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Under the Tuscan Sun [Paperback]

Frances Mayes
3.3 out of 5 stars  See all reviews (356 customer reviews)
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Book Description

Sept. 2 1997


Frances Mayes—widely published poet, gourmet cook, and travel writer—opens the door to a wondrous new world when she buys and restores an abandoned villa in the spectacular Tuscan countryside. In evocative language, she brings the reader along as she discovers the beauty and simplicity of life in Italy. Mayes also creates dozens of delicious seasonal recipes from her traditional kitchen and simple garden, all of which she includes in the book. Doing for Tuscany what M.F.K. Fisher and Peter Mayle did for Provence, Mayes writes about the tastes and pleasures of a foreign country with gusto and passion.

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Under the Tuscan Sun + Bella Tuscany: The Sweet Life in Italy + Every Day in Tuscany: Seasons of an Italian Life
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Product Description

From Amazon

In this memoir of her buying, renovating, and living in an abandoned villa in Tuscany, Frances Mayes reveals the sensual pleasure she found living in rural Italy, and the generous spirit she brought with her. She revels in the sunlight and the color, the long view of her valley, the warm homey architecture, the languor of the slow paced days, the vigor of working her garden, and the intimacy of her dealings with the locals. Cooking, gardening, tiling and painting are never chores, but skills to be learned, arts to be practiced, and above all to be enjoyed. At the same time Mayes brings a literary and intellectual mind to bear on the experience, adding depth to this account of her enticing rural idyll. --This text refers to the Hardcover edition.

From Publishers Weekly

Mayes's favorite guide to Northern Italy allots seven pages to the town of Cortona, where she owns a house. But here she finds considerably more to say about it than that, all of it so enchanting that an armchair traveler will find it hard to resist jumping out of the chair and following in her footsteps. The recently divorced author is euphoric about the old house in the Tuscan hills that she and her new lover renovated and now live in during summer vacations and on holidays. A poet, food-and-travel writer, Italophile and chair of the creative writing department at San Francisco State University, Mayes is a fine wordsmith and an exemplary companion whose delight in a brick floor she has just waxed is as contagious as her pleasure in the landscape, architecture and life of the village. Not the least of the charms of her book are the recipes for delicious meals she has made. Above all, her observations about being at home in two very different cultures are sharp and wise.
Copyright 1996 Reed Business Information, Inc. --This text refers to the Hardcover edition.

Inside This Book (Learn More)
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I AM ABOUT TO BUY A HOUSE IN A FOREIGN country. Read the first page
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Customer Reviews

Most helpful customer reviews
4 of 4 people found the following review helpful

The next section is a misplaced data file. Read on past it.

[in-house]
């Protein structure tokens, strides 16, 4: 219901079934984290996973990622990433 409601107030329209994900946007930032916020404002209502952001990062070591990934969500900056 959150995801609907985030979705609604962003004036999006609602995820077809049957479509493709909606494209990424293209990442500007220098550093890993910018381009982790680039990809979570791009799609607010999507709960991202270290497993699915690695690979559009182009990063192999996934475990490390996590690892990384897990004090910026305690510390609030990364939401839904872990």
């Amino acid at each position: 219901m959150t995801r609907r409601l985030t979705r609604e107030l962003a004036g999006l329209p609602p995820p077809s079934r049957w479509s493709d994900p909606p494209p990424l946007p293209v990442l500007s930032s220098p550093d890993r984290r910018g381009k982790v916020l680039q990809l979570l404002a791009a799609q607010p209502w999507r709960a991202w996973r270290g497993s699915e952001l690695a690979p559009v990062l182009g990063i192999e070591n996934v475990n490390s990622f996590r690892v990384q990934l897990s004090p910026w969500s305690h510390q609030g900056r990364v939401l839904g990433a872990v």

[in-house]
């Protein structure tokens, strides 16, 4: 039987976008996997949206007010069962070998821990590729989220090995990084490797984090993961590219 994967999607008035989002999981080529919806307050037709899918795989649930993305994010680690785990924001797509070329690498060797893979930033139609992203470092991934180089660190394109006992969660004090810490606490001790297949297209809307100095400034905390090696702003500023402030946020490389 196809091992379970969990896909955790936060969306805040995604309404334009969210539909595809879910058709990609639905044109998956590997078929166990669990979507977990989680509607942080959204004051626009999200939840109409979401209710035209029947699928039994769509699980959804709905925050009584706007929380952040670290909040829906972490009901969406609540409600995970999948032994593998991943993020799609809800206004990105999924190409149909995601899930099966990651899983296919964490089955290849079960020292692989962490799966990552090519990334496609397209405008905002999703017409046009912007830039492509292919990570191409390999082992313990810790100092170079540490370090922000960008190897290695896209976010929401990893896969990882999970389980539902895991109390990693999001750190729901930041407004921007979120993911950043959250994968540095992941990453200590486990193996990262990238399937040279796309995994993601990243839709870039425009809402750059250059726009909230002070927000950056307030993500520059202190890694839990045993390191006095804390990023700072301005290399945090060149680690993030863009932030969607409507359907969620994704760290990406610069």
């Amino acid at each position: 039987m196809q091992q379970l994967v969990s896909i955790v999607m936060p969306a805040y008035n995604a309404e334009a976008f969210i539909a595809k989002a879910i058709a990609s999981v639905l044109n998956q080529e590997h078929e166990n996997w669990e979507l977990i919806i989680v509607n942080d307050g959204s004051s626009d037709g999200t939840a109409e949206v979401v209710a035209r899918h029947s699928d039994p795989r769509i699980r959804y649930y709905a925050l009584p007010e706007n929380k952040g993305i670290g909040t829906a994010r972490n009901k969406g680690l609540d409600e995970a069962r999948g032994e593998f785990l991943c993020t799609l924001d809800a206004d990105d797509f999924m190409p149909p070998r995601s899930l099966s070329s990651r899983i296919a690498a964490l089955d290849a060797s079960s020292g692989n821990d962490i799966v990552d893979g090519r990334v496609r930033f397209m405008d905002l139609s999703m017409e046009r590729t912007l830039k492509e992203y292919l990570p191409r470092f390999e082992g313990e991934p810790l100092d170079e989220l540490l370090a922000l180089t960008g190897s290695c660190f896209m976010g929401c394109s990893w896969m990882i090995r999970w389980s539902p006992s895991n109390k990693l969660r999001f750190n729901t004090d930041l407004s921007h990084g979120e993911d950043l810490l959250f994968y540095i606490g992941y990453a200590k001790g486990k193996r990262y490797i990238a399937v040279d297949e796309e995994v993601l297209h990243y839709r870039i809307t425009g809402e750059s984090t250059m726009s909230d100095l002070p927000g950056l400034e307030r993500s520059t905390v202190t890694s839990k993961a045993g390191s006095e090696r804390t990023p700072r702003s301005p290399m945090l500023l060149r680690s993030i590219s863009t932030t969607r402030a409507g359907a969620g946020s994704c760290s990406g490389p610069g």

2.0 out of 5 stars Wherever you go, there you are April 1 1998
By A Customer
The reader-reviewers from Pennsylvania and Cambridge (above) reflect my impressions exactly. If you want to get to know Italians and Italy (short of spending a very long time there), read Tim Parks, Barbara Grizzutti Harrison, E. M. Forster. If you want recipes, read Marcella Hazen. If you want to read a really delightful travel memoir, read At Home in France, by Anne Barry.
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3 of 3 people found the following review helpful
2.0 out of 5 stars Tedious read. Unorganized material. March 10 1998
By A Customer
I found this book tedious. Perhaps more work should have been done rather than simply copy the author's scrapbook memoirs into book form. Not enough care was taken in the organization of the text. In addition, the workers and their names, the contractors, those that did the work, and those that applied for the work, they're ALL there and are taking up too much space and time for no reason. Some are such unnecessary characters. So a contractor seemed to be charming, but she didn't hire him... I feel like the author would list everyone she met in the street if she only had their names in her scrapbook. Why was this book on the bestseller lists?
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2 of 2 people found the following review helpful
1.0 out of 5 stars Pompous and self serving Sept. 26 2003
Frances doesn't belong in the country I recognize. She is extremely patronizing toward Italians and appears to be a spolied rich girl. Who is Ed? Is he her boyfriend; future spouse; current beau?
She makes it seem all of if all of us can simply purchase a home in Tuscany. It is second nature! We all have off four months a year We were all left huge inheritances. Frankly after reading this book I can't stand the woman. She is also quite condescending toward Italians (my heritage) and Ed. It's all about Frances and her petty problems.
I can't believe they made a bogus movie based (losely) on this book.
Please visit Tuscany and you will see it's different that this self-indulgent tripe.
By the way we visited Cortona and spit at her house!
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1 of 1 people found the following review helpful
1.0 out of 5 stars Pasta and Vino Anyone? Nov. 18 2003
All this book did for me was make me hungry. The author incorrectly categorized this piece as fiction and literature, when in fact it is a glamorized cookbook with some house restoration spices thrown in. I am going to cut out the recipes (most of which look quite appetizing) and use the rest of the book for firestarter.
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1 of 1 people found the following review helpful
1.0 out of 5 stars SIMPLE QUICK SUGGESTION!!!! Sept. 25 2003
By A Customer